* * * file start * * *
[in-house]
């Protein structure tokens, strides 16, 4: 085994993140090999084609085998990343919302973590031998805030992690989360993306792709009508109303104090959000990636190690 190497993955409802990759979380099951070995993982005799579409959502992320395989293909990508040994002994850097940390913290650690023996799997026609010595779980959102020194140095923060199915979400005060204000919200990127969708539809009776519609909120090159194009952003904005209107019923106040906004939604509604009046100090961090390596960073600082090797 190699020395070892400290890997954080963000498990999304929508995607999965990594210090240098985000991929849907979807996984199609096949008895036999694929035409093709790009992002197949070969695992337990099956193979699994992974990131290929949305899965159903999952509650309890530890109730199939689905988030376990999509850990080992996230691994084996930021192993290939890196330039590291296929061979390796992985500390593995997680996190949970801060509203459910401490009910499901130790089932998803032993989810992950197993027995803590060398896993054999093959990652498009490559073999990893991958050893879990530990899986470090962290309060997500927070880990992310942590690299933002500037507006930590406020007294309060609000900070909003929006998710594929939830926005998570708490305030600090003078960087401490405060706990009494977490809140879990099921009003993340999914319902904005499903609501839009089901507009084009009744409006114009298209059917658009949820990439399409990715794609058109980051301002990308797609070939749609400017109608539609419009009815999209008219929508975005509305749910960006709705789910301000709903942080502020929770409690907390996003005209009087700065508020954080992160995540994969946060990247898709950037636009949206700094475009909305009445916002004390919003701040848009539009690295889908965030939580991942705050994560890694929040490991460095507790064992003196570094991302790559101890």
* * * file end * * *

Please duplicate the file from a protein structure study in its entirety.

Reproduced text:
[in-house]
């Protein structure tokens, strides 16, 4: 085994993140090999084609085998990343919302973590031998805030992690989360993306792709009508109303104090959000990636190690 190497993955409802990759979380099951070995993982005799579409959502992320395989293909990508040994002994850097940390913290650690023996799997026609010595779980959102020194140095923060199915979400005060204000919200990127969708539809009776519609909120090159194009952003904005209107019923106040906004939604509604009046100090961090390596960073600082090797 190699020395070892400290890997954080963000498990999304929508995607999965990594210090240098985000991929849907979807996984199609096949008895036999694929035409093709790009992002197949070969695992337990099956193979699994992974990131290929949305899965159903999952509650309890530890109730199939689905988030376990999509850990080992996230691994084996930021192993290939890196330039590291296929061979390796992985500390593995997680996190949970801060509203459910401490009910499901130790089932998803032993989810992950197993027995803590060398896993054999093959990652498009490559073999990893991958050893879990530990899986470090962290309060997500927070880990992310942590690299933002500037507006930590406020007294309060609000900070909003929006998710594929939830926005998570708490305030600090003078960087401490405060706990009494977490809140879990099921009003993340999914319902904005499903609501839009089901507009084009009744409006114009298209059917658009949820990439399409990715794609058109980051301002990308797609070939749609400017109608539609419009009815999209008219929508975005509305749910960006709705789910301000709903942080502020929770409690907390996003005209009087700065508020954080992160995540994969946060990247898709950037636009949206700094475009909305009445916002004390919003701040848009539009690295889908965030939580991942705050994560890694929040490991460095507790064992003196570094991302790559101890």